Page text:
advertisement
advertisement

Propaganda or architectural masterpiece? A mesmerizing space museum rises in Shanghai

China’s new astronomy museum is a compelling look at the cosmos—and a reminder of the country’s imperialist eye toward space.

advertisement
advertisement
advertisement

Observing the universe is at the heart of astronomy. For a major new museum, that essential act is literally embedded in the building.

advertisement
advertisement

The Shanghai Astronomy Museum, which opened this week, is a massive new building that also functions as a tool for observing the universe. The museum is a 420,000-square-foot cornucopia of space and astronomical science, filling galleries with everything from the history of the creation of the universe to China’s efforts in the space race. But it’s the building itself that offers a large-scale lesson in the workings of the universe and our planet’s place in it.

[Photo: ArchExists/courtesy Ennead]
Designed by New York-based Ennead Architects, the museum includes three architectural astronomy tools and observation spaces. One is a sundial-like oculus built into a 130-foot cantilever, creating a moving patch of sunlight on the ground that can be used to track time. A large dome encases a planetarium that is aligned in the building to shine a full circle of light on the ground during the summer solstice. And a large inverted dome on the roof creates a sort of city-blocking outdoor skyspace where visitors can look up to the night sky without seeing any of the surrounding urbanity of Shanghai.

[Image: Yihuai Hu/courtesy Ennead]
“One of the most compelling pieces that we latched onto was the fact that the universe is in motion, and that motion has great impact,” says Thomas J. Wong, design partner at Ennead who led the project. “It’s the very basis of our concept of time. It’s the very basis of life on the planet. It’s about relationships of entities of various scales, a planet’s moons, the planets around the stars, galaxies in motion around each other.”

advertisement
advertisement

The building was designed as a representation of what’s known in astronomy as the three-body problem, or the infinite ways that objects in space affect each other’s gravitational orbits. The museum’s three bodies—the sundial of its oculus, the planetarium in the large sphere, and the skyspace on the inverted dome—are positioned in a swirl, with the museum’s wings forming overlapping ellipses around them, like the paths of orbiting objects in space.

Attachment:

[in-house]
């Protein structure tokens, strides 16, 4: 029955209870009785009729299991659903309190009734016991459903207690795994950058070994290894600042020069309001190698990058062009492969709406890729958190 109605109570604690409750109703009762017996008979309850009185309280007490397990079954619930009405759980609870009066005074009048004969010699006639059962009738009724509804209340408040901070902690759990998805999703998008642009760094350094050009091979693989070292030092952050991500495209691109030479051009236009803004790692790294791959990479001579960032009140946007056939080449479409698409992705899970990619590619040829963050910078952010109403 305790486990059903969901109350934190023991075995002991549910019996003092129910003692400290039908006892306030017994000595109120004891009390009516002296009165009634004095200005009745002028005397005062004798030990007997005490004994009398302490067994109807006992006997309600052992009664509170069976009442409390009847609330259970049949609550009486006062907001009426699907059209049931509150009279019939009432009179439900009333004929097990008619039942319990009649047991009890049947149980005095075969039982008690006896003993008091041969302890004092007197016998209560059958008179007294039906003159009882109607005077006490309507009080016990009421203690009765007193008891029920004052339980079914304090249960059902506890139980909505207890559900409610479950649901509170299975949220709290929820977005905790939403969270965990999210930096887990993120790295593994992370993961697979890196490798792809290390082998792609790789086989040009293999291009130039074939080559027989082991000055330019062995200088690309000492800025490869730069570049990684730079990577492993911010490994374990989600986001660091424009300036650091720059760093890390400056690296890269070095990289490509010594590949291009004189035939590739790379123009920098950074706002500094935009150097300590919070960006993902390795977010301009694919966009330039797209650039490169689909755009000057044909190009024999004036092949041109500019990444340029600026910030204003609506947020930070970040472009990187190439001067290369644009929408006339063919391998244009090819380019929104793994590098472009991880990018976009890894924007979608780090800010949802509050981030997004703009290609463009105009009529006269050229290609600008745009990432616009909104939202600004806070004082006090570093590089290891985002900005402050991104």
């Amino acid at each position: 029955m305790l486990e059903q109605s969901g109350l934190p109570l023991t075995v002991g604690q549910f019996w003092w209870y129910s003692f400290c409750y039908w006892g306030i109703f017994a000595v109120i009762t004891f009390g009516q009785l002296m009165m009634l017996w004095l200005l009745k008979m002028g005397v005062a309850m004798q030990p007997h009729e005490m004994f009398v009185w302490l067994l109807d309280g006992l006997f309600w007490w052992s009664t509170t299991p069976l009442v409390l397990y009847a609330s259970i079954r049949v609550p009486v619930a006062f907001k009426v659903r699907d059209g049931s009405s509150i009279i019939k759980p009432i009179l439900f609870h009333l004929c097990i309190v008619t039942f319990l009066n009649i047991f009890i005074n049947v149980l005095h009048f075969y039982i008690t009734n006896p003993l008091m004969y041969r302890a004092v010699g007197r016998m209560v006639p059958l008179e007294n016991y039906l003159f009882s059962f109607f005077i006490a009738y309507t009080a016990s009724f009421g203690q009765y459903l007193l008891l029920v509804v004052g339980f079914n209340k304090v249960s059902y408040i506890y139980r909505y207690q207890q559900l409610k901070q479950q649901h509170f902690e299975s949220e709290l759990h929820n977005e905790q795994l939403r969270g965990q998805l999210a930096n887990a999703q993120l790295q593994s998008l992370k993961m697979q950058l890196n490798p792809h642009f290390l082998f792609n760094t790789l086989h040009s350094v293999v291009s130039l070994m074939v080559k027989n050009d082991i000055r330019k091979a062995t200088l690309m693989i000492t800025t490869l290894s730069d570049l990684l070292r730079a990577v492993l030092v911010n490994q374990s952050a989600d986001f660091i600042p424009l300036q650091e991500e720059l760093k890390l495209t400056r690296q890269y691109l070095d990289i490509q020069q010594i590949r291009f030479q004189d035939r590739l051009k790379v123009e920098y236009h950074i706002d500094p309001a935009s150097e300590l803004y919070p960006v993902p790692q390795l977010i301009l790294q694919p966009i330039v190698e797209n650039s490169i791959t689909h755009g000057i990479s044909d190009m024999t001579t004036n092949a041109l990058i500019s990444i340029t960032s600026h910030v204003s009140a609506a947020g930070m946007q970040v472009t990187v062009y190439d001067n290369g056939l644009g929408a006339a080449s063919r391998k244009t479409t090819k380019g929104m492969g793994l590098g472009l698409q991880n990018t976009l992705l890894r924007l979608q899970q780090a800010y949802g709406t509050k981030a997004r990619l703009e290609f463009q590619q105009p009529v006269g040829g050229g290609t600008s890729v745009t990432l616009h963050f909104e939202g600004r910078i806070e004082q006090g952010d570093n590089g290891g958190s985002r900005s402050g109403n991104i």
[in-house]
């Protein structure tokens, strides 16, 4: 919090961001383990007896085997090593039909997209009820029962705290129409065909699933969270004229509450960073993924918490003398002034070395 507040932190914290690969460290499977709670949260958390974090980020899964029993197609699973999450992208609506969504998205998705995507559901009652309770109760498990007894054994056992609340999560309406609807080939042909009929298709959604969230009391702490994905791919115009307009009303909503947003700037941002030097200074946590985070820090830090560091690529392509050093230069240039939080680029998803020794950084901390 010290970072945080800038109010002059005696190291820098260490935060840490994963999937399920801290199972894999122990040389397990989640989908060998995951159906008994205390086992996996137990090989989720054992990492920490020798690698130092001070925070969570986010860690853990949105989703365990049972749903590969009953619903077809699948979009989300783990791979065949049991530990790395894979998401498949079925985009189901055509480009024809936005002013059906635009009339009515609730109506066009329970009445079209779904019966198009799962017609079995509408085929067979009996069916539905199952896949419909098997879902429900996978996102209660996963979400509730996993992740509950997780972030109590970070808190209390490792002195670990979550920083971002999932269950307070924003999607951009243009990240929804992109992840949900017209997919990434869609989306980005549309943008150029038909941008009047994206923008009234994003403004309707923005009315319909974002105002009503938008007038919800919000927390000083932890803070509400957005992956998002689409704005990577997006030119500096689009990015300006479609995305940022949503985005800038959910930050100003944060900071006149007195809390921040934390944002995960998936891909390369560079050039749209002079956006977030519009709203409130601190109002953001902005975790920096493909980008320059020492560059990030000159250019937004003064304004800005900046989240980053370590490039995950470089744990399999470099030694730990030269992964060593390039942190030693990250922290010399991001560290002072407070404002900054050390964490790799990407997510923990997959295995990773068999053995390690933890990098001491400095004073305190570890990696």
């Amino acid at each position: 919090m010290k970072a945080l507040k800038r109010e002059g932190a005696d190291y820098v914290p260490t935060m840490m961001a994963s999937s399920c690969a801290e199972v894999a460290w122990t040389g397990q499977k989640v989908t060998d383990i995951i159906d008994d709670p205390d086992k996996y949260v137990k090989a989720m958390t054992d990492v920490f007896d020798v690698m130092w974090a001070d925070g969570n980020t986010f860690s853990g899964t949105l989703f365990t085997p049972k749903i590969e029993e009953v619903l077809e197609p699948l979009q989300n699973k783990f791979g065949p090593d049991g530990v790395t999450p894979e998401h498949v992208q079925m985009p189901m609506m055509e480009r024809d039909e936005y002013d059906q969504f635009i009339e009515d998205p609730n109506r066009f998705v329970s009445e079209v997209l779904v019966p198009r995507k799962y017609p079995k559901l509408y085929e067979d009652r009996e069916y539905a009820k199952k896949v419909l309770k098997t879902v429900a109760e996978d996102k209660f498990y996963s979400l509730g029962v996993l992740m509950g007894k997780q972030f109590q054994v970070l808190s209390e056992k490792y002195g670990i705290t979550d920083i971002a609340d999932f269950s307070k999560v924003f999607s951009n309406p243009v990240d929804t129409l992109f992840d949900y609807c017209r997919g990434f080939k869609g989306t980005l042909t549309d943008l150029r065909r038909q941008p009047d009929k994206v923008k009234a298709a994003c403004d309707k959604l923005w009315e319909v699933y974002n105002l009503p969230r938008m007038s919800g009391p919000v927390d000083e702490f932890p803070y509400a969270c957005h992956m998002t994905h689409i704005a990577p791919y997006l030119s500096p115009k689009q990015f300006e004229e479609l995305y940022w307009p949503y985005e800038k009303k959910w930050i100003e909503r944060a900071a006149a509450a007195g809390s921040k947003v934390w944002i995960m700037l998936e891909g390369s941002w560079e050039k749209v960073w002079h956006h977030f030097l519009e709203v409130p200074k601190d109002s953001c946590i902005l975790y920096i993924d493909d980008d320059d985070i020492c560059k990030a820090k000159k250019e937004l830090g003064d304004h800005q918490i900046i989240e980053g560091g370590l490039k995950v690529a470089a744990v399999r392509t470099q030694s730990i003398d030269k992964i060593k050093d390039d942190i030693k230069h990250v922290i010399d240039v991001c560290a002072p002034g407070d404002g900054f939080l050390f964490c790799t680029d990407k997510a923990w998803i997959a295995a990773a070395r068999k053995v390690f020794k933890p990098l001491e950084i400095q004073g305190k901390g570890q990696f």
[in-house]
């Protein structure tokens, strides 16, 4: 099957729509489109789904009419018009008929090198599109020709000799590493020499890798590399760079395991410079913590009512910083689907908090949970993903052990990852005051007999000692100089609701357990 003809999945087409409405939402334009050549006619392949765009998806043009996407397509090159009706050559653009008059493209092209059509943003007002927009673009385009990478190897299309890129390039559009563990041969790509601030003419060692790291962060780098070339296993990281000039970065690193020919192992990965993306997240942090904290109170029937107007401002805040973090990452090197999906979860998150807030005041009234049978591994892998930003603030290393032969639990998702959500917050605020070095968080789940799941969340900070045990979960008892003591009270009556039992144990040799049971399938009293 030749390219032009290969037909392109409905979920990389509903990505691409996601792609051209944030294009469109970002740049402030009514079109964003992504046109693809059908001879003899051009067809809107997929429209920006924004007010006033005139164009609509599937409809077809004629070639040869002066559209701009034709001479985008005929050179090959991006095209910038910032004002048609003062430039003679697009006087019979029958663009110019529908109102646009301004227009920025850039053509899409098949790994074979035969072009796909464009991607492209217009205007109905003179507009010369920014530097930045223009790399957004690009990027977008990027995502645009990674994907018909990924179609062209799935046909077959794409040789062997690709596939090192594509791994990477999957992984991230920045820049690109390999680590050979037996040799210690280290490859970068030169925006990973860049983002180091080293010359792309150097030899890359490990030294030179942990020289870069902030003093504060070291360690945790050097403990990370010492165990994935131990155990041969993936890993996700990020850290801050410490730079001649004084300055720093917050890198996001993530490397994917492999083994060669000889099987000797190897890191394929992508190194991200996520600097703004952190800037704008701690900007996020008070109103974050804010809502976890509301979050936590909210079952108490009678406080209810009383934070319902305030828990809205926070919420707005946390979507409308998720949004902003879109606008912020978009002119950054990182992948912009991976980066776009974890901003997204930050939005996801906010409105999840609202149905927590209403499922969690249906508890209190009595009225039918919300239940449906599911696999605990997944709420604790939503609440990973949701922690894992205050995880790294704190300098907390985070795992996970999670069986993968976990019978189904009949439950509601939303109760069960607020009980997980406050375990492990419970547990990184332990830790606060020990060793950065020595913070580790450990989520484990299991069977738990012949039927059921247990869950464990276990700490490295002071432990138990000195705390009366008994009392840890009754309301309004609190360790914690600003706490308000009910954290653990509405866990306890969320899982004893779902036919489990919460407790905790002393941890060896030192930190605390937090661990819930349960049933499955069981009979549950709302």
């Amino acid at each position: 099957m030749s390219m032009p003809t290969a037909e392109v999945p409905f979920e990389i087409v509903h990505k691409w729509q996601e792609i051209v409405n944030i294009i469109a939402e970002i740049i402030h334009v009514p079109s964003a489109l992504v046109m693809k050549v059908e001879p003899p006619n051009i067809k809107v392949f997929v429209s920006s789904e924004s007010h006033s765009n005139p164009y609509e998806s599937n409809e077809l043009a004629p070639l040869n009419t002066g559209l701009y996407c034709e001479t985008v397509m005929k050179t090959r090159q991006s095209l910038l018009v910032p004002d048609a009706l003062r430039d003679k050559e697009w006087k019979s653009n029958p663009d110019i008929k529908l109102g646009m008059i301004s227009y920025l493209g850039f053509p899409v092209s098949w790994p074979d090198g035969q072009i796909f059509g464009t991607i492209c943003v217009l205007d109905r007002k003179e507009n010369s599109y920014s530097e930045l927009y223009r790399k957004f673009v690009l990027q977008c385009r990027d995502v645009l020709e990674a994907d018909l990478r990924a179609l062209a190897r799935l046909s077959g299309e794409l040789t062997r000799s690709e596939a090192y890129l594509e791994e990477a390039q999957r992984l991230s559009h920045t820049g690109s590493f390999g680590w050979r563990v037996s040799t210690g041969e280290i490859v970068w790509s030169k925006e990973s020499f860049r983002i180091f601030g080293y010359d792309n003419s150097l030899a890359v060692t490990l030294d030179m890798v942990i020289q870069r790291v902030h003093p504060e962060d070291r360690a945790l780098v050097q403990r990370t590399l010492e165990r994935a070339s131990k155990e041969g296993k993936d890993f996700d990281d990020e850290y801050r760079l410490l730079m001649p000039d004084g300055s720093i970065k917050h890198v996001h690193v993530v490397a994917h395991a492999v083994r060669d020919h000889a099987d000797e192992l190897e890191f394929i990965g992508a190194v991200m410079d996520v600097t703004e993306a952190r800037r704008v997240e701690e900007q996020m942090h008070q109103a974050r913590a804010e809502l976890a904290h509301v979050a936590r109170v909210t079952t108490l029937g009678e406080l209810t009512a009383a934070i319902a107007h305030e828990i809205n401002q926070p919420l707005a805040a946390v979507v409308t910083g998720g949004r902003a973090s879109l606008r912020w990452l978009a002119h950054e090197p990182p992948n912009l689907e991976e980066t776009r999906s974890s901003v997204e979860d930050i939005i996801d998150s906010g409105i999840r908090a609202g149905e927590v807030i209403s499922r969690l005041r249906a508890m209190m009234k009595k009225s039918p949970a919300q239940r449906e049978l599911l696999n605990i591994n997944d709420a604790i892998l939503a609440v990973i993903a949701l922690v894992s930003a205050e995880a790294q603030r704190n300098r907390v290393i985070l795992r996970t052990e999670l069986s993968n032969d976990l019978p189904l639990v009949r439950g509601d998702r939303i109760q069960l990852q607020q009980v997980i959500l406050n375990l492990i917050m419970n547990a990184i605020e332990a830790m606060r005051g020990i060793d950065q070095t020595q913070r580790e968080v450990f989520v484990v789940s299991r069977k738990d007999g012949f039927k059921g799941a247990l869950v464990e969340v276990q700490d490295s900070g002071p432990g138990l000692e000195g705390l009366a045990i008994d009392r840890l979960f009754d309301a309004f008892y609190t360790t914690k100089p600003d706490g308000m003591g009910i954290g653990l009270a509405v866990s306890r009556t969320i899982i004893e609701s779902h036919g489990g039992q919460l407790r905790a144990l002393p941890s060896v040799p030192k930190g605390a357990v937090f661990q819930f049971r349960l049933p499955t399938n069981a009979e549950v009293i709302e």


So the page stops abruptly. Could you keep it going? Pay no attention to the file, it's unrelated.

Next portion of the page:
[Photo: ArchExists/courtesy Ennead]
In 2014, Ennead won an international design competition for the museum, which is part of the Shanghai Science and Technology Museum, a publicly administered institution that’s primarily funded through a foundation. Though it’s largely an educational space, the museum also includes galleries dedicated to China’s expanding role in space exploration, including its recent missions to the Moon and Mars. But China’s space ambitions may be about more than increasing our understanding of the universe. The Chinese government has compared space exploration to its contested claims over islands in the South China Sea, leading some to worry that the country’s space program is about off-world imperialism. Some will likely see the museum as a large piece of space propaganda.

For the architects, the museum simply offered a chance to employ some time-tested architectural methods to put the universe in context. Using a building to understand and track the movement of the stars and solar system is an idea that dates back millennia, from Stonehenge to the Great Pyramid of Giza. In more recent centuries, buildings like cathedrals have also served as astronomical devices, with holes in their ceilings and meridian lines in their floors that track the solstices. Modern technologies have since improved solar observations, but the old architectural tricks still work.

advertisement

[Image: Yihuai Hu/courtesy Ennead]
“Civilizations of the past used built structures to make sense of the stars, and this building does the same,” says Wong. “It shapes light. It takes the path of the sun through our sky throughout the course of the day, throughout the course of the year, and it articulates that.”

Ultimately, Wong says, the museum is intended to give people a greater sense of connection with the sun, moon, and stars beyond. After moving through the museum’s galleries and curving hallways, the final area visitors pass through is the skyspace of the inverted dome. Inspired partly by artist James Turrell’s sky observation earthwork Roden Crater in Arizona, the viewing area of the inverted dome is about reducing almost all separation between people and the stars.

“We wanted to have people experience the sky in an uninterrupted, direct, almost confrontational way. At the end, it’s you and the sky,” Wong says. “That confrontation is hopefully transformative.”